Fiscal austerity has arrived in Europe, and defense is not being spared, which now risks opening a new round of useless bickering over the “defense burden.” The Germans have announced plans to reduce their combat forces by more than one third, or 85,000. The French are slowing their defense acquisition programs and looking for new ways to partner on projects with their allies. And the UK announced yesterday a plan to reduce their defense plans by eight percent over the next four years, retiring its Harrier aircraft, eliminating the Nimrod aircraft program, trimming the force structure, and mothballing one of the two aircraft carriers it plans to build over the next decade.
As I have argued for some time, this day is coming for the United States. US defense spending will be hit by a double tsunami in the next two years. One wave will be rising demand for the same kind of fiscal austerity the Europeans are facing. It will receive new impetus from a likely Republican victory in the November elections, bringing a new wave of small government conservatives into the Congress. Additional fuel will be poured on by post-election reports from the Bipartisan Policy Center’s Debt Reduction Task Force (co-chaired by Dr. Alice Rivlin and Sen. Pete Domenici), due in mid-November, and the President’s National Commission on Fiscal Responsibility and Reform (co-chaired by Sen. Alan Simpson and former White House Chief of Staff Erskine Bowles), due in early December. All of these participants in the debate agree that deficit and debt control depend, both economically and politically, on putting all federal spending and revenues on the table.
The other tidal wave will be the end of the US deployment to Iraq, due next year, and the more-rapid-than-forecast US withdrawal from Afghanistan. More rapid than forecast because the current US strategy is not winning, but the US and NATO seek to be helping bring the Taliban to the table for a negotiated settlement with the Karzai government. Such a settlement would provide ample cover for a swift reduction in the US military presence. As with the end of the Cold War, when US forces are no longer deployed overseas in combat mode, the political space opens at home for a discipline badly needed in US defense planning and budgeting.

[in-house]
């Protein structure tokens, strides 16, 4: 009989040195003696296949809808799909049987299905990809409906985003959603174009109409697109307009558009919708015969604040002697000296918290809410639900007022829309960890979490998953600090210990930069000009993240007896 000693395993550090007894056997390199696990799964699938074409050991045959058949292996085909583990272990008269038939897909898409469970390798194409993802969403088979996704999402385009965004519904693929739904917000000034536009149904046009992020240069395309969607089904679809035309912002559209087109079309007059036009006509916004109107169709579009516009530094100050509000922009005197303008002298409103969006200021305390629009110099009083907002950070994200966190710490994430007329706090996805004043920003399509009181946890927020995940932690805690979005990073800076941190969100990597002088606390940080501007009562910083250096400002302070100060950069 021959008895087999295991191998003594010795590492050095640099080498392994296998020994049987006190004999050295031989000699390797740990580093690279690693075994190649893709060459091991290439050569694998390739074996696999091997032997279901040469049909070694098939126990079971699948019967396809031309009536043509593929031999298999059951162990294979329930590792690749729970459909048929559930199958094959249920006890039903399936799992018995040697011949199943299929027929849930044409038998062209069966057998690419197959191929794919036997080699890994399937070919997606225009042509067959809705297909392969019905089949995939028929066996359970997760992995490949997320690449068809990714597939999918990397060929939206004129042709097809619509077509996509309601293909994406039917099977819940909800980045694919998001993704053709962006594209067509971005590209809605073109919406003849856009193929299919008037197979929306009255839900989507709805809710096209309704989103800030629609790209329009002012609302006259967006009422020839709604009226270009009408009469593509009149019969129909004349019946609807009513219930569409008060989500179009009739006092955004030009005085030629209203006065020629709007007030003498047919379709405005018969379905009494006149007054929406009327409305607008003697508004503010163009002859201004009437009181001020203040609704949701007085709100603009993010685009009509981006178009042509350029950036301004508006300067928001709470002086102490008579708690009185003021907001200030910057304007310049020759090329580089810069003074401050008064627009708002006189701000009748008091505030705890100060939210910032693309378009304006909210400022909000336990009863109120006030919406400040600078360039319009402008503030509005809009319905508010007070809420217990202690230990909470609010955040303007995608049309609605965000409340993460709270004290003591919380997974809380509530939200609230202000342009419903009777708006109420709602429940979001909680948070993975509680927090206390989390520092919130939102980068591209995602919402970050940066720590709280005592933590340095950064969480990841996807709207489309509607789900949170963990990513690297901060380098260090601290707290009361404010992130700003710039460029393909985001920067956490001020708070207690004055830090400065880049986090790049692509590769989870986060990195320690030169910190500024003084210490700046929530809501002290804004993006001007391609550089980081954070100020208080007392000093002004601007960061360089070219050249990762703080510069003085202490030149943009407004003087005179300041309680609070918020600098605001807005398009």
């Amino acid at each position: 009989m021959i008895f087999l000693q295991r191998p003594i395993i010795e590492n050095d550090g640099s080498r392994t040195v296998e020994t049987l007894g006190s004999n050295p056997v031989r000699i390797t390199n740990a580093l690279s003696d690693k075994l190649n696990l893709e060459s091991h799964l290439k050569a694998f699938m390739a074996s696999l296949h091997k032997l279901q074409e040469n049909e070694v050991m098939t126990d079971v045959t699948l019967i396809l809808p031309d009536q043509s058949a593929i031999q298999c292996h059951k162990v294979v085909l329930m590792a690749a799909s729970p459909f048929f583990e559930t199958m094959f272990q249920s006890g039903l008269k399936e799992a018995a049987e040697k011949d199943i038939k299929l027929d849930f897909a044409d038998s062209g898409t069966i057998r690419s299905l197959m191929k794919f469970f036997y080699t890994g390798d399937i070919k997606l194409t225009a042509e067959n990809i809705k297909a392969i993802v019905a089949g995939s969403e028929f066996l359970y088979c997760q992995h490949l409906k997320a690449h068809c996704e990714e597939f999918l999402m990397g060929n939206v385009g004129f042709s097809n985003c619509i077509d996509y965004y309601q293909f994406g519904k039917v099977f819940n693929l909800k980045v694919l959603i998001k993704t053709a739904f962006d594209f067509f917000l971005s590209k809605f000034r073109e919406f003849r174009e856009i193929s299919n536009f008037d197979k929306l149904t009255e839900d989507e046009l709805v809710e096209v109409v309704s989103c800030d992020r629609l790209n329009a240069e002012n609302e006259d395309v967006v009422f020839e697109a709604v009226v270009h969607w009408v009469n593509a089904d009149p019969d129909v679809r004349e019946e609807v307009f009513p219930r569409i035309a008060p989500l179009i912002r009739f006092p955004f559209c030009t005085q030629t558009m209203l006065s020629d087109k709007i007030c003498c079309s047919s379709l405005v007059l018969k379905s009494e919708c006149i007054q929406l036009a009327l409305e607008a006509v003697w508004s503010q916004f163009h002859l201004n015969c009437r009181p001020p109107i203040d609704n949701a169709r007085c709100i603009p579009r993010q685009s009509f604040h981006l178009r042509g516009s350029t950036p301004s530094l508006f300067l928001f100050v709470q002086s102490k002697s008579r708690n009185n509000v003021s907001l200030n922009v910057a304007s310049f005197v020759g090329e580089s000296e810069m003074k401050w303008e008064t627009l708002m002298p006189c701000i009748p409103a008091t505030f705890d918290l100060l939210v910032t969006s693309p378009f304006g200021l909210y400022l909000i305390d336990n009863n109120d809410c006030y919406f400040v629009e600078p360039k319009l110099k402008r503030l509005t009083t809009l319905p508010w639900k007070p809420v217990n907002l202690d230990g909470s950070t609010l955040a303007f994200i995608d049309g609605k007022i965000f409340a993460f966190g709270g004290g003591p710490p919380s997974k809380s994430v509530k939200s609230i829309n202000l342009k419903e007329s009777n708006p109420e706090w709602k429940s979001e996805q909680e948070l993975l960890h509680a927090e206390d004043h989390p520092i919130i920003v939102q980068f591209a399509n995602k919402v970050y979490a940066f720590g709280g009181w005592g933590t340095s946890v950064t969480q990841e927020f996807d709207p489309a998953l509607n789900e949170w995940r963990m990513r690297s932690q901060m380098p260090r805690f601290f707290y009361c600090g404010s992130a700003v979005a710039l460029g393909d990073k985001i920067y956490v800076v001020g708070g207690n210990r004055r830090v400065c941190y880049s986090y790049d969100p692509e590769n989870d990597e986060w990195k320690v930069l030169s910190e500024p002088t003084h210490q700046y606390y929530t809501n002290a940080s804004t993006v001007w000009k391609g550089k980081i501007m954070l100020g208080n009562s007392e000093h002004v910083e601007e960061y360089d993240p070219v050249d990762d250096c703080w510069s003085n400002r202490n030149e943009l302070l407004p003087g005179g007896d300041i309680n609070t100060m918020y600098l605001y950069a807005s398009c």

As this broad restructuring of defense plans and forces emerges, we are bound to see another wave of arguments over “burden-sharing.” The defenders of high US defense budgets will argue we cannot cut our budget because the Europeans are refusing to “share the burden,” throwing responsibility on the US. And even proponents of disciplining the US defense budget, like Reps. Barney Frank and Ron Paul are arguing that we should cut back and call on the allies to “share more of the burden.”
It is high time to ask what we mean by this “burden.” The American argument seems to be that the US defines the “burden” and everybody else should share it. We do not ask our allies what they think the “burden” is – maybe their defense plans reflect a slightly different conception of the burden today from what it was in the Cold War. Maybe the US has defined a “burden” that grows exponentially without priority-setting, adding counter-insurgencies, military counter-terror operations, and building security forces around the world to the pre-existing missions of nuclear deterrence, counter-proliferation operations, conventional combat, and global sea lane patrol. Perhaps the US has not set priorities and calculated risks around these missions; perhaps some of them need a good deal less performing. Perhaps performing some of them has been exacerbating the very tensions and conflicts they were designed to prevent or deter.
Perhaps, in the end, the priority burden all share is the need to straighten out the mess in the national and international fiscal house. This includes re-learning the reality that a nation’s defense commitments and capabilities, like all government capabilities, have to live within a nation’s resources and not the other way around. This means setting priorities, calculating real risks, making choices, and using a more balanced approach to global engagement, something the US has not done for the past ten years.
The “burden” needs to be defined before defense responsibilities are passed around like rhetorical accusations or hot potatoes from ally to ally. The gradual close of the Iraq chapter and the coming closure in Afghanistan may give all of the industrial nations an opportunity to take a breather and re-examine what we mean by the burden. The US has not engaged that conversation; it is what should be happening, but is not likely to, at the forthcoming LIsbon NATO summit. Instead, the US is likely to insist that its ever-expanding definition of the burden is one the allies must accept, triggering another round of bickering, rather than the necessary reassessment.